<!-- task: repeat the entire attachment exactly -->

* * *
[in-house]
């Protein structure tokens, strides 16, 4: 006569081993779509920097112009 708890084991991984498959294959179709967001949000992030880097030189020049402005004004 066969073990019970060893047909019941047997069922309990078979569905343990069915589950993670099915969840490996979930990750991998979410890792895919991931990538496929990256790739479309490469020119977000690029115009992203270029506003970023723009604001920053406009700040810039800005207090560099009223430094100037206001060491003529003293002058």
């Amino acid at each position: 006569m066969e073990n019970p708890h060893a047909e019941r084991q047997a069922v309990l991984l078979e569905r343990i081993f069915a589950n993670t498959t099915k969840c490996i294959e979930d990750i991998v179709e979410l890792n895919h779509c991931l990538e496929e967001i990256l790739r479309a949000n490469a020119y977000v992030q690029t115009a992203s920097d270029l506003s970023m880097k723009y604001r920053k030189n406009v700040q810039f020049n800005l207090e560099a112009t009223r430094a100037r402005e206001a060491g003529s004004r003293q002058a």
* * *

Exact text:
[in-house]
């Protein structure tokens, strides 16, 4: 006569081993779509920097112009 708890084991991984498959294959179709967001949000992030880097030189020049402005004004 066969073990019970060893047909019941047997069922309990078979569905343990069915589950993670099915969840490996979930990750991998979410890792895919991931990538496929990256790739479309490469020119977000690029115009992203270029506003970023723009604001920053406009700040810039800005207090560099009223430094100037206001060491003529003293002058």
């Amino acid at each position: 006569m066969e073990n019970p708890h060893a047909e019941r084991q047997a069922v309990l991984l078979e569905r343990i081993f069915a589950n993670t498959t099915k969840c490996i294959e979930d990750i991998v179709e979410l890792n895919h779509c991931l990538e496929e967001i990256l790739r479309a949000n490469a020119y977000v992030q690029t115009a992203s920097d270029l506003s970023m880097k723009y604001r920053k030189n406009v700040q810039f020049n800005l207090e560099a112009t009223r430094a100037r402005e206001a060491g003529s004004r003293q002058a």